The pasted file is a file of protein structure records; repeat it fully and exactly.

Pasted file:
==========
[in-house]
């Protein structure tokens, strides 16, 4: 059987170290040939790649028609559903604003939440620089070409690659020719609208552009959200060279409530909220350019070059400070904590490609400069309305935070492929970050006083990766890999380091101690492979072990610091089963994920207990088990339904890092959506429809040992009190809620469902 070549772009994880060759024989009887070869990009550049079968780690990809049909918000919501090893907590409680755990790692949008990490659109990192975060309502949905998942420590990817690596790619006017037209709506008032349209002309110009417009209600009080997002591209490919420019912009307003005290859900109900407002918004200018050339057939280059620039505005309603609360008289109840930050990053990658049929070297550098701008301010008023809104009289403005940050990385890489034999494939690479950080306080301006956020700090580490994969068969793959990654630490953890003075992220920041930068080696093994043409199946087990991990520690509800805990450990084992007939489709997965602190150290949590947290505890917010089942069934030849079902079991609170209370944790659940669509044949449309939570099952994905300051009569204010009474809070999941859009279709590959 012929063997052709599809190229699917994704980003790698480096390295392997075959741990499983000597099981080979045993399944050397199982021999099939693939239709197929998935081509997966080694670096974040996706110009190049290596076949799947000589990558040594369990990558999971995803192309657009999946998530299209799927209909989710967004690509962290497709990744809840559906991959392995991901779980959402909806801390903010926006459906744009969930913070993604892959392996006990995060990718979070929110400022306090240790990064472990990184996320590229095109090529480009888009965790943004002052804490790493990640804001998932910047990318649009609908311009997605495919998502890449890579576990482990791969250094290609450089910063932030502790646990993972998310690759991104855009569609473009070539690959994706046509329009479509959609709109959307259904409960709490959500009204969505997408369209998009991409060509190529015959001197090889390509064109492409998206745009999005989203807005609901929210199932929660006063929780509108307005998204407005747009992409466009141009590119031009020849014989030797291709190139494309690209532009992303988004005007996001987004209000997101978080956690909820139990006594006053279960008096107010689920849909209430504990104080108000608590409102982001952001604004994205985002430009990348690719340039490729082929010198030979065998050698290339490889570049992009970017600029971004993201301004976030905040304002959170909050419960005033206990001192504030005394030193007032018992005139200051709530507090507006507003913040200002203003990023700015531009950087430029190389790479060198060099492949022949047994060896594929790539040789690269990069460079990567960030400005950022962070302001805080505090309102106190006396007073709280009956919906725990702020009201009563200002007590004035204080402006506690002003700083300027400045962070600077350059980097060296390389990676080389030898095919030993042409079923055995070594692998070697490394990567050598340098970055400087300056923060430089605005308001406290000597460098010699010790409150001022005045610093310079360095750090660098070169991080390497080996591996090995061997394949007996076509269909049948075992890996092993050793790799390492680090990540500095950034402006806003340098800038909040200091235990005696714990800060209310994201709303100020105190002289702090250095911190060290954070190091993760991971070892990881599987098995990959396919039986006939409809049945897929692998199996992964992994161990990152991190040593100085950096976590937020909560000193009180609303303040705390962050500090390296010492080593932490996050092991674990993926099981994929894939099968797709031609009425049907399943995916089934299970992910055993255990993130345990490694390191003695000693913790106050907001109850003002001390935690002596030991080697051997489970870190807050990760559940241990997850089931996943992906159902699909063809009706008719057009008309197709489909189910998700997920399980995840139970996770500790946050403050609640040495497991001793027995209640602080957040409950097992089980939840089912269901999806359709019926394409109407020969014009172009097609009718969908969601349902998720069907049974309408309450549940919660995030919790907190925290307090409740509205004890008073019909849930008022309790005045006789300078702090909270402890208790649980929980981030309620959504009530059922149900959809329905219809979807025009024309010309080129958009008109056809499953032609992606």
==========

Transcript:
[in-house]
């Protein structure tokens, strides 16, 4: 059987170290040939790649028609559903604003939440620089070409690659020719609208552009959200060279409530909220350019070059400070904590490609400069309305935070492929970050006083990766890999380091101690492979072990610091089963994920207990088990339904890092959506429809040992009190809620469902 070549772009994880060759024989009887070869990009550049079968780690990809049909918000919501090893907590409680755990790692949008990490659109990192975060309502949905998942420590990817690596790619006017037209709506008032349209002309110009417009209600009080997002591209490919420019912009307003005290859900109900407002918004200018050339057939280059620039505005309603609360008289109840930050990053990658049929070297550098701008301010008023809104009289403005940050990385890489034999494939690479950080306080301006956020700090580490994969068969793959990654630490953890003075992220920041930068080696093994043409199946087990991990520690509800805990450990084992007939489709997965602190150290949590947290505890917010089942069934030849079902079991609170209370944790659940669509044949449309939570099952994905300051009569204010009474809070999941859009279709590959 012929063997052709599809190229699917994704980003790698480096390295392997075959741990499983000597099981080979045993399944050397199982021999099939693939239709197929998935081509997966080694670096974040996706110009190049290596076949799947000589990558040594369990990558999971995803192309657009999946998530299209799927209909989710967004690509962290497709990744809840559906991959392995991901779980959402909806801390903010926006459906744009969930913070993604892959392996006990995060990718979070929110400022306090240790990064472990990184996320590229095109090529480009888009965790943004002052804490790493990640804001998932910047990318649009609908311009997605495919998502890449890579576990482990791969250094290609450089910063932030502790646990993972998310690759991104855009569609473009070539690959994706046509329009479509959609709109959307259904409960709490959500009204969505997408369209998009991409060509190529015959001197090889390509064109492409998206745009999005989203807005609901929210199932929660006063929780509108307005998204407005747009992409466009141009590119031009020849014989030797291709190139494309690209532009992303988004005007996001987004209000997101978080956690909820139990006594006053279960008096107010689920849909209430504990104080108000608590409102982001952001604004994205985002430009990348690719340039490729082929010198030979065998050698290339490889570049992009970017600029971004993201301004976030905040304002959170909050419960005033206990001192504030005394030193007032018992005139200051709530507090507006507003913040200002203003990023700015531009950087430029190389790479060198060099492949022949047994060896594929790539040789690269990069460079990567960030400005950022962070302001805080505090309102106190006396007073709280009956919906725990702020009201009563200002007590004035204080402006506690002003700083300027400045962070600077350059980097060296390389990676080389030898095919030993042409079923055995070594692998070697490394990567050598340098970055400087300056923060430089605005308001406290000597460098010699010790409150001022005045610093310079360095750090660098070169991080390497080996591996090995061997394949007996076509269909049948075992890996092993050793790799390492680090990540500095950034402006806003340098800038909040200091235990005696714990800060209310994201709303100020105190002289702090250095911190060290954070190091993760991971070892990881599987098995990959396919039986006939409809049945897929692998199996992964992994161990990152991190040593100085950096976590937020909560000193009180609303303040705390962050500090390296010492080593932490996050092991674990993926099981994929894939099968797709031609009425049907399943995916089934299970992910055993255990993130345990490694390191003695000693913790106050907001109850003002001390935690002596030991080697051997489970870190807050990760559940241990997850089931996943992906159902699909063809009706008719057009008309197709489909189910998700997920399980995840139970996770500790946050403050609640040495497991001793027995209640602080957040409950097992089980939840089912269901999806359709019926394409109407020969014009172009097609009718969908969601349902998720069907049974309408309450549940919660995030919790907190925290307090409740509205004890008073019909849930008022309790005045006789300078702090909270402890208790649980929980981030309620959504009530059922149900959809329905219809979807025009024309010309080129958009008109056809499953032609992606």